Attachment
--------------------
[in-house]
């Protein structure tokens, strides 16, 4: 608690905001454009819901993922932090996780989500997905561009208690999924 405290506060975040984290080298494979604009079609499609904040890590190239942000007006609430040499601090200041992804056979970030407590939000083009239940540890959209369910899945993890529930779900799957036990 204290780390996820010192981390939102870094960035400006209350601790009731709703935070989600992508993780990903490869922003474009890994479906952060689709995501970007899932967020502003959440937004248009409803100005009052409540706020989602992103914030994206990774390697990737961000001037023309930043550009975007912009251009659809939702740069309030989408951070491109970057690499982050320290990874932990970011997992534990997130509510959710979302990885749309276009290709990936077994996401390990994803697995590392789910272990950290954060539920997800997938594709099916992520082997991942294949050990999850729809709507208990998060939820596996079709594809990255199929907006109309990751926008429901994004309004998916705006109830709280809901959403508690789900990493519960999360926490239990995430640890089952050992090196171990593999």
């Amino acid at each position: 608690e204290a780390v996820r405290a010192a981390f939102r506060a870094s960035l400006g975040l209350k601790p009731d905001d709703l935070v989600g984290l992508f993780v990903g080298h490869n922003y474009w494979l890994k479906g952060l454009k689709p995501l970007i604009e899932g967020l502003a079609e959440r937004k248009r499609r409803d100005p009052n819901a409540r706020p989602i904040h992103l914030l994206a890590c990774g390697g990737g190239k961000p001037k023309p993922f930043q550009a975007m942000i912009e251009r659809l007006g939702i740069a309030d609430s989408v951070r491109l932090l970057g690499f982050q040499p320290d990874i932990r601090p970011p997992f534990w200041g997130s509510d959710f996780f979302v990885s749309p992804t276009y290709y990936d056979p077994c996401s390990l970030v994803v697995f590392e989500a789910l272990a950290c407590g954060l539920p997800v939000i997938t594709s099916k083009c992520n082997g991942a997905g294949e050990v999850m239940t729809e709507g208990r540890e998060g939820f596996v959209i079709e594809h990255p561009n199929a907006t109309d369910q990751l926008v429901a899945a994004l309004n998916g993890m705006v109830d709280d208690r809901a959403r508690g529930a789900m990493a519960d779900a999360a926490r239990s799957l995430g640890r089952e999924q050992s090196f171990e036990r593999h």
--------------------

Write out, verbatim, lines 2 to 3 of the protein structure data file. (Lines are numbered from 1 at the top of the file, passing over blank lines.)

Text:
């Protein structure tokens, strides 16, 4: 608690905001454009819901993922932090996780989500997905561009208690999924 405290506060975040984290080298494979604009079609499609904040890590190239942000007006609430040499601090200041992804056979970030407590939000083009239940540890959209369910899945993890529930779900799957036990 204290780390996820010192981390939102870094960035400006209350601790009731709703935070989600992508993780990903490869922003474009890994479906952060689709995501970007899932967020502003959440937004248009409803100005009052409540706020989602992103914030994206990774390697990737961000001037023309930043550009975007912009251009659809939702740069309030989408951070491109970057690499982050320290990874932990970011997992534990997130509510959710979302990885749309276009290709990936077994996401390990994803697995590392789910272990950290954060539920997800997938594709099916992520082997991942294949050990999850729809709507208990998060939820596996079709594809990255199929907006109309990751926008429901994004309004998916705006109830709280809901959403508690789900990493519960999360926490239990995430640890089952050992090196171990593999």
């Amino acid at each position: 608690e204290a780390v996820r405290a010192a981390f939102r506060a870094s960035l400006g975040l209350k601790p009731d905001d709703l935070v989600g984290l992508f993780v990903g080298h490869n922003y474009w494979l890994k479906g952060l454009k689709p995501l970007i604009e899932g967020l502003a079609e959440r937004k248009r499609r409803d100005p009052n819901a409540r706020p989602i904040h992103l914030l994206a890590c990774g390697g990737g190239k961000p001037k023309p993922f930043q550009a975007m942000i912009e251009r659809l007006g939702i740069a309030d609430s989408v951070r491109l932090l970057g690499f982050q040499p320290d990874i932990r601090p970011p997992f534990w200041g997130s509510d959710f996780f979302v990885s749309p992804t276009y290709y990936d056979p077994c996401s390990l970030v994803v697995f590392e989500a789910l272990a950290c407590g954060l539920p997800v939000i997938t594709s099916k083009c992520n082997g991942a997905g294949e050990v999850m239940t729809e709507g208990r540890e998060g939820f596996v959209i079709e594809h990255p561009n199929a907006t109309d369910q990751l926008v429901a899945a994004l309004n998916g993890m705006v109830d709280d208690r809901a959403r508690g529930a789900m990493a519960d779900a999360a926490r239990s799957l995430g640890r089952e999924q050992s090196f171990e036990r593999h």